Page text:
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Lookup NU author(s): Dr Matthew BashtonORCiD
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Here, we present an automatic assignment of potential cognate ligands to domains of enzymes in the CATH and SCOP protein domain classifications on the basis of structural data available in the wwPDB. This procedure involves two steps; firstly, we assign the binding of particular ligands to particular domains; secondly, we compare the chemical similarity of the PDB ligands to ligands in KEGG in order to assign cognate ligands. We find that use of the Enzyme Commission (EC) numbers is necessary to enable efficient and accurate cognate ligand assignment. The PROCOGNATE database currently has cognate ligand mapping for 3277 (4118) protein structures and 351 (302) superfamilies, as described by the CATH and (SCOP) databases, respectively. We find that just under half of all ligands are only and always bound by a single domain, with 16% bound by more than one domain and the remainder of the ligands showing a variety of binding modes. This finding has implications for domain recombination and the evolution of new protein functions. Domain architecture or context is also found to affect substrate specificity of particular domains, and we discuss example cases. The most popular PDB ligands are all found to be generic components of crystallisation buffers, highlighting the non-cognate ligand problem inherent in the PDB. In contrast, the most popular cognate ligands are all found to be universal cellular currencies of reducing power and energy such as NADH, FADH2 and ATP, respectively, reflecting the fact that the vast majority of enzymatic reactions utilise one of these popular co-factors. These ligands all share a common adenine ribonucleotide moiety, suggesting that many different domain superfamilies have converged to bind this chemical framework.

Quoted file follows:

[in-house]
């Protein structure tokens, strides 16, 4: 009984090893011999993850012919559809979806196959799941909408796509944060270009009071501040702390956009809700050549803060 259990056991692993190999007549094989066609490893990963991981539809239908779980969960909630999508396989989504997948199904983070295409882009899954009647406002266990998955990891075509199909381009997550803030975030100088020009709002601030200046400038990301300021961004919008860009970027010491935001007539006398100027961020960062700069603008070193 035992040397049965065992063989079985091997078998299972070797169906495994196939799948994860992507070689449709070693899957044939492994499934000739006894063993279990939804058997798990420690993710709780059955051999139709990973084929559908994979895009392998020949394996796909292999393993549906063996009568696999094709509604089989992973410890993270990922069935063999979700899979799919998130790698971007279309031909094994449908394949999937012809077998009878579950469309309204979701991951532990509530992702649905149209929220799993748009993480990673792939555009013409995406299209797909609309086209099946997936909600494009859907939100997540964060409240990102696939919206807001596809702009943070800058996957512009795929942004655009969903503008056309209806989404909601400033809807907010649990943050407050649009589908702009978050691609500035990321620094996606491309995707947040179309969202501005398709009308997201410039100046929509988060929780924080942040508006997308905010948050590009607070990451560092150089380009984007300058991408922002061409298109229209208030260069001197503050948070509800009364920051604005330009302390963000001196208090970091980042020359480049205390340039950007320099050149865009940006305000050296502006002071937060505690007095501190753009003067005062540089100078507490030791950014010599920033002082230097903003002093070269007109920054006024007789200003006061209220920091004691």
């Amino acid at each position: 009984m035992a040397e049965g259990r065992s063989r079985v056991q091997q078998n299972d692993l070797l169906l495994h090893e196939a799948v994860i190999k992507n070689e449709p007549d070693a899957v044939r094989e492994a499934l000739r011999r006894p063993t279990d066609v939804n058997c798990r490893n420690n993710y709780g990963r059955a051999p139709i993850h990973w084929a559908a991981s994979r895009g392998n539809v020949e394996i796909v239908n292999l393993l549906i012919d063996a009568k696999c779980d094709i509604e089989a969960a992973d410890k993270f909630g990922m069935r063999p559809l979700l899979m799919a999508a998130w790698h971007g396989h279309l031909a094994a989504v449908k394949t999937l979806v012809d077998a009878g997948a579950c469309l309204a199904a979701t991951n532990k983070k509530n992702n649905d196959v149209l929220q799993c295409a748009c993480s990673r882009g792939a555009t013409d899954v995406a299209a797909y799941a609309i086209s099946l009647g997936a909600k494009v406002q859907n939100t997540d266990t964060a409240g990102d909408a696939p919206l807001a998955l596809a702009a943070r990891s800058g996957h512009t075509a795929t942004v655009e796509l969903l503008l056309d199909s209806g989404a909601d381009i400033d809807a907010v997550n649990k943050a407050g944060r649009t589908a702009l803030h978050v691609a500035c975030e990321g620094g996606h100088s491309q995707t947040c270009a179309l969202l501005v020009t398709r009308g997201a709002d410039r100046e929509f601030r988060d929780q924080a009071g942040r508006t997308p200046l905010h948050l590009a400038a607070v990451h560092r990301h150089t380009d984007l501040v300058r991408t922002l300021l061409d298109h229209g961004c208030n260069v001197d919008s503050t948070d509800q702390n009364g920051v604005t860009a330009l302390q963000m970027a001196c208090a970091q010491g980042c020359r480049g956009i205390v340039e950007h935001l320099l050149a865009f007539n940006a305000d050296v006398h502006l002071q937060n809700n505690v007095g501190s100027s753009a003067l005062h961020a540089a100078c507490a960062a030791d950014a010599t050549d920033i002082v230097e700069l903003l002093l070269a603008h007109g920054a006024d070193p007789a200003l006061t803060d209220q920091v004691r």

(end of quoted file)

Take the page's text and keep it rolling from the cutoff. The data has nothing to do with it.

Author(s): Bashton M, Nobeli I, Thornton JM
Publication type: Article
Publication status: Published
Journal: Journal of Molecular Biology
Print publication date: 08/12/2006
ISSN (print): 0022-2836
ISSN (electronic): 1089-8638
Publisher: Elsevier Ltd. / Academic Press
PubMed id: 17034815
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